Self-determination is a sign of a civilised world

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Photo by Rod Hoad

The impending thirtieth anniversary of the Falklands War has sparked renewed bitterness between the UK and Argentina. In recent weeks, the British government has been accused of ‘having no arguments’ by Argentina’s president, Cristina Kirchner, whose unrelenting assertions of sovereignty of the Falklands undermine the essence of international law and peaceful transnational cooperation. Previous Argentine administrations have refused to take the issue of sovereignty to the International Court of Justice, the word’s chief arbiter of interstate disputes, thus inadvertently demonstrating their own acknowledgement that such a decision would result in no change to the status quo.

The emergence of ‘black gold’ in the waters around the Falklands is undoubtedly the motivation behind Kirchner’s recent display of calumny and slander. Like 1982, Argentina’s sovereignty claim is being used as a diversion from the domestic state of a country with worryingly high rates of interest and a growing fiscal deficit both contributing to an economy that has been described by as ‘a ticking time-bomb’.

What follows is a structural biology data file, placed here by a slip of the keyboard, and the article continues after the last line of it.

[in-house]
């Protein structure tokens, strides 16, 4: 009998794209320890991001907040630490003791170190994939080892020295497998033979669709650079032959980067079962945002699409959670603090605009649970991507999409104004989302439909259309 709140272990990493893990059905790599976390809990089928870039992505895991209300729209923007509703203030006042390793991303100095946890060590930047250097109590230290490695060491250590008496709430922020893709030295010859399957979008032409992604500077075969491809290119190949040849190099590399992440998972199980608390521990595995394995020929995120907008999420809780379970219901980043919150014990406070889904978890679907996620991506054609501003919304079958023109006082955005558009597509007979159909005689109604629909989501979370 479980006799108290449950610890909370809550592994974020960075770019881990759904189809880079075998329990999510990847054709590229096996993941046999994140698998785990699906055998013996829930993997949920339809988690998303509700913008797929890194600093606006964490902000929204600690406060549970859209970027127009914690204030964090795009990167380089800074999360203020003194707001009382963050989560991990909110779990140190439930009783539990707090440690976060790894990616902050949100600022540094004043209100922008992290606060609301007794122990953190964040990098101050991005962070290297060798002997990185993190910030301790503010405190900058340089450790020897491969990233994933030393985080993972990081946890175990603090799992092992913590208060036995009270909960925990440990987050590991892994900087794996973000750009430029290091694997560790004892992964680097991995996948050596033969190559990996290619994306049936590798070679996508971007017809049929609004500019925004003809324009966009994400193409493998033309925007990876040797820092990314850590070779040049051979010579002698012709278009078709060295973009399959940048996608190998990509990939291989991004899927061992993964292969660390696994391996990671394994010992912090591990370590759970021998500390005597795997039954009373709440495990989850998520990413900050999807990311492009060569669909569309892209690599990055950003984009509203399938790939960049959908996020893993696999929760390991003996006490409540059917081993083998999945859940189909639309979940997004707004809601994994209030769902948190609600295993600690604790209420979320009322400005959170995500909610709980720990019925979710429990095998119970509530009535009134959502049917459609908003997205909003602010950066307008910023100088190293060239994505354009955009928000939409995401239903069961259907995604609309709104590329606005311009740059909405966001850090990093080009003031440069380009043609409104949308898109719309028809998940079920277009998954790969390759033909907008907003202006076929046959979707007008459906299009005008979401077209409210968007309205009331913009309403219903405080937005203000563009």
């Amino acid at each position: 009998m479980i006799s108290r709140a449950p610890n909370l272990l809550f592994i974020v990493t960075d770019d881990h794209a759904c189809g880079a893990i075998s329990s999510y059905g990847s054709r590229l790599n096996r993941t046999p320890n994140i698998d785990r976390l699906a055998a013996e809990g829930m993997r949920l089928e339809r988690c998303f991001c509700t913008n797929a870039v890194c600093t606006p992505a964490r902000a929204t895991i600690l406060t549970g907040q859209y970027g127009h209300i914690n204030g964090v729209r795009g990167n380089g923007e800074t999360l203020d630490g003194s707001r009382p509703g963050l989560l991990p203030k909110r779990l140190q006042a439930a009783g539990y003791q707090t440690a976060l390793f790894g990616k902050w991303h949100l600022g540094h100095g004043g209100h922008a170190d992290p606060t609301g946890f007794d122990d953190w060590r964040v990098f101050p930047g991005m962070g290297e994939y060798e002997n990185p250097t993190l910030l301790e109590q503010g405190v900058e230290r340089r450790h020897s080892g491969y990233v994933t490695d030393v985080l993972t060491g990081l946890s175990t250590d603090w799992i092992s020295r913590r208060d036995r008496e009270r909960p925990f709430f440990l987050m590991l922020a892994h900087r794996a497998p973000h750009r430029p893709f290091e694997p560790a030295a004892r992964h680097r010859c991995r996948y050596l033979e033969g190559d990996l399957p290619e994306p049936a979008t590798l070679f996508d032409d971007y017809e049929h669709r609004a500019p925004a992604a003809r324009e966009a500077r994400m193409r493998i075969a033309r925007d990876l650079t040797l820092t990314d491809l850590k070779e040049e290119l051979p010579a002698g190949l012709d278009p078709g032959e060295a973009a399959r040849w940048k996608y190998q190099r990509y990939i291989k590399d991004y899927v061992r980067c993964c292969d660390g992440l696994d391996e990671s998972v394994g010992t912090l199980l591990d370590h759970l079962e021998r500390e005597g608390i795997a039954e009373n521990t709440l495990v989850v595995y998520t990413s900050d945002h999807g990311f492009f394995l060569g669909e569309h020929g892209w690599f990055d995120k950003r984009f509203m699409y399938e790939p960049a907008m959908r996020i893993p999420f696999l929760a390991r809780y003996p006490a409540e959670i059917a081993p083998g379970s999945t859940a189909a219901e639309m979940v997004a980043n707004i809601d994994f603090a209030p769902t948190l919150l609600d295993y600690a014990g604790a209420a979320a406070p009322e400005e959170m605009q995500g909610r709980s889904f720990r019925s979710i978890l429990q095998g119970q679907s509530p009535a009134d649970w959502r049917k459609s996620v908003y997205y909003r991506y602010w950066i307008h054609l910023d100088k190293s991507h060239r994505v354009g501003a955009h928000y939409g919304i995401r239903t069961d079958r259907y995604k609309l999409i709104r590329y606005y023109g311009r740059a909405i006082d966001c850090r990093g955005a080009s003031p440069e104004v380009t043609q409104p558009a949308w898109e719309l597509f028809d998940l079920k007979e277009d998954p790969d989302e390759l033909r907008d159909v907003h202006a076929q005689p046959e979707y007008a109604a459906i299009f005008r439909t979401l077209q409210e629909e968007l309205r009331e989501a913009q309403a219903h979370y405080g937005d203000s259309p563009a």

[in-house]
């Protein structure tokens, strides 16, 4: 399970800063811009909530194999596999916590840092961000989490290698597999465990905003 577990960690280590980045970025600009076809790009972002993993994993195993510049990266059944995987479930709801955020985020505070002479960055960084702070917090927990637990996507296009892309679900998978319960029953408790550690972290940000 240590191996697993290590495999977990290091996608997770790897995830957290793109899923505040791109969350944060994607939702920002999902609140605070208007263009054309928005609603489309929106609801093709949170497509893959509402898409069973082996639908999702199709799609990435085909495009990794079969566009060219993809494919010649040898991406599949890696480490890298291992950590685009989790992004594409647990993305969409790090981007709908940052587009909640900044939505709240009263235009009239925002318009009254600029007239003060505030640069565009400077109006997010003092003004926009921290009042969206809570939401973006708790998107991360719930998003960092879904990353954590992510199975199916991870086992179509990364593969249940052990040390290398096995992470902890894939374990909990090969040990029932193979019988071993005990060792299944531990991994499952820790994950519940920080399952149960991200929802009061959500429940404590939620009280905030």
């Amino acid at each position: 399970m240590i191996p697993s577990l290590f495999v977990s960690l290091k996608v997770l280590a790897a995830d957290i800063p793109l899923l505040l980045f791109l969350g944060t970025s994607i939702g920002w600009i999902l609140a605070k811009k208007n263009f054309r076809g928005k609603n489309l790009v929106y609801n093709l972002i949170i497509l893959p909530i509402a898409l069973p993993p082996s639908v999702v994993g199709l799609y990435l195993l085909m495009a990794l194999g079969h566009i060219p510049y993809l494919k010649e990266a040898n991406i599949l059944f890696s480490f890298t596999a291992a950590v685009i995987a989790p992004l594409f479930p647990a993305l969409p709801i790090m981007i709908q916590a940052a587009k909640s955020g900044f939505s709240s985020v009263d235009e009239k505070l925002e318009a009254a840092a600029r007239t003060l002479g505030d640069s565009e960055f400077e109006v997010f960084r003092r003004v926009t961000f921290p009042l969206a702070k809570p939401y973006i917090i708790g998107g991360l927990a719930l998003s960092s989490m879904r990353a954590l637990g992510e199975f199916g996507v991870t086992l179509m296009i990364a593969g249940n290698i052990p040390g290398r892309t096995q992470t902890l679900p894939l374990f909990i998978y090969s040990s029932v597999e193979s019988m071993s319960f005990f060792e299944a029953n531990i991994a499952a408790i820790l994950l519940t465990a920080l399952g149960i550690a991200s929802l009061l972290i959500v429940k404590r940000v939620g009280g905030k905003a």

This recent sabre-rattling emanating from Buenos Aires is entirely consistent with a government whose values, it appears, do not include abiding by international law. Indeed, the right to self determination is enshrined in the United Nations Charter and the recent blockade by Mercosur on ships flying the flag of the Falklands had neither legal nor political justification. This display of solidarity by Latin America should not be too concerning but it is disappointing that Brazil, having just overtaken the UK’s economy, is foregoing principled diplomacy in an attempt to strengthen its political ties with its neighbours.